Day Traders Diary
The equity market moved modestly lower on Wednesday amid concerns of a potential government shutdown and following a New York Times article that highlighted a rift between President Trump and Senate Majority Leader Mitch McConnell. The Nasdaq (-0.3%) and the Dow (-0.4%) settled roughly in line with the S&P 500, which dropped 0.4%. The major averages closed the session near the bottom of their relatively narrow trading ranges.
Soon after Wall Street cheered Tuesday reports suggesting that White House aids and Congressional leaders have worked together to make significant strides in framing a tax-reform proposal, the New York Times published an article that painted the relationship between Congress and the White House in a different light. Specifically, the NY Times reported that President Donald Trump and Senate Majority Leader Mitch McConnell haven't spoken to one another in weeks.
Mr. McConnell said in an interview on Wednesday afternoon that he and President Trump are "committed to advancing [their] shared agenda together and anyone who suggests otherwise is clearly not part of the conversation." The equity market did not react to the senator's remarks.
It's also worth mentioning that, on Tuesday night, President Trump put the possibility of a government shutdown on the table if he is unable to secure funding for his promised barrier along the U.S.-Mexico border and expressed his belief that the U.S. will likely pull out of the North American Free Trade Agreement (NAFTA). Both actions would likely ruffle some feathers within the GOP.
The aforementioned headlines don't bode well for the belief that Mr. Trump will be able to work with Congress in passing the pro-growth promises of his presidential campaign. However, it's also important to not lose sight of the fact that Wednesday's slide was modest in scope and retraced only a small portion of Tuesday's rally. The S&P 500 still trades solidly higher for the week, up 0.8%.
Eight of the eleven sectors finished Wednesday's session in negative territory with the consumer discretionary (-0.8%), industrials (-0.9%), and health care (-0.7%) sectors leading the retreat. One of the consumer discretionary space's weakest components was Lowe's (LOW 73.01, -2.81), which dropped 3.7% in reaction to worse than expected earnings and disappointing earnings guidance.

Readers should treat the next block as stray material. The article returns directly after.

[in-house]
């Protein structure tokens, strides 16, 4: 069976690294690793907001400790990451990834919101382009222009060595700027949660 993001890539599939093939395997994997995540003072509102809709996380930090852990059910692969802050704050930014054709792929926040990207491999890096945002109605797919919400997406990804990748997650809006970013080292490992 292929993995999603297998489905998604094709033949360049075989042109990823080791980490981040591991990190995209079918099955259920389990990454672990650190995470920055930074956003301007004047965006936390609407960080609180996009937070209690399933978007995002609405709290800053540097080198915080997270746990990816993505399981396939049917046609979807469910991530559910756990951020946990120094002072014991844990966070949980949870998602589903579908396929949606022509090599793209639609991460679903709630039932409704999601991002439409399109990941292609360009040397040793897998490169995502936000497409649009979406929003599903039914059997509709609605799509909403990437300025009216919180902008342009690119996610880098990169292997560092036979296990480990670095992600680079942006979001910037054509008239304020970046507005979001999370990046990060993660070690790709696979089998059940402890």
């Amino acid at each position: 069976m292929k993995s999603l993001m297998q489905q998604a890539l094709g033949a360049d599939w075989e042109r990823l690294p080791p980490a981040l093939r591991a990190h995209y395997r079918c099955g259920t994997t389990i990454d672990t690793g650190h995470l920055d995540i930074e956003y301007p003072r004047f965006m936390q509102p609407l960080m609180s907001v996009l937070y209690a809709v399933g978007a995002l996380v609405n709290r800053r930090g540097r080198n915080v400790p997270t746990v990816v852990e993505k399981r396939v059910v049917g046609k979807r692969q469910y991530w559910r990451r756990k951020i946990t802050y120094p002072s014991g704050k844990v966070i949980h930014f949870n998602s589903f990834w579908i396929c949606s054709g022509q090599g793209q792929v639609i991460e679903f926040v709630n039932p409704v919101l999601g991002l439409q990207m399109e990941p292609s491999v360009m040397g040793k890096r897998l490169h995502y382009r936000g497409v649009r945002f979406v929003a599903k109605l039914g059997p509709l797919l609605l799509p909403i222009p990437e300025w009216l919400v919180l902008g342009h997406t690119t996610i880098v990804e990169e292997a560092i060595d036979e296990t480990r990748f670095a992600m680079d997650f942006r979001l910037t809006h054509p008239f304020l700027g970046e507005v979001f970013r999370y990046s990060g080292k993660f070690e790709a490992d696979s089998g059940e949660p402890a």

Within the industrial space, transports showed notable weakness, sending the Dow Jones Transportation Average lower by 1.3%. However, on a positive note, Dow component United Technologies (UTX 117.03, +1.34) jumped 1.2% after the New York Post reported that an unidentified hedge fund has been accumulating a stake in the company and is pressuring the aerospace giant to spin off its non-core businesses.
On the flip side, the real estate (+1.0%), utilities (+0.3), and energy (+0.4%) spaces finished in the green. The energy sector benefited from a rise in the price of crude oil, which climbed 1.2% to $48.41/bbl. The commodity was trading modestly lower in the morning session, but moved sharply higher after the Energy Information Administration (EIA) reported that U.S. crude stockpiles declined by 3.3 million barrels for the week ended August 18.
In the bond market, U.S. Treasuries rallied in a curve-flattening trade on Wednesday with the 10-yr yield dropping four basis points to 2.17% and the 2-yr yield ticking one basis point lower to 1.31%.
Reviewing Wednesday's economic data, which included July New Home Sales and the weekly MBA Mortgage Applications Index:
On Thursday, investors will receive two pieces of economic data--the weekly Initial Claims Report (Briefing.com consensus 237K) and July Existing Home Sales (Briefing.com consensus 5.56 million). The two reports will be released at 8:30 ET and 10:00 ET, respectively.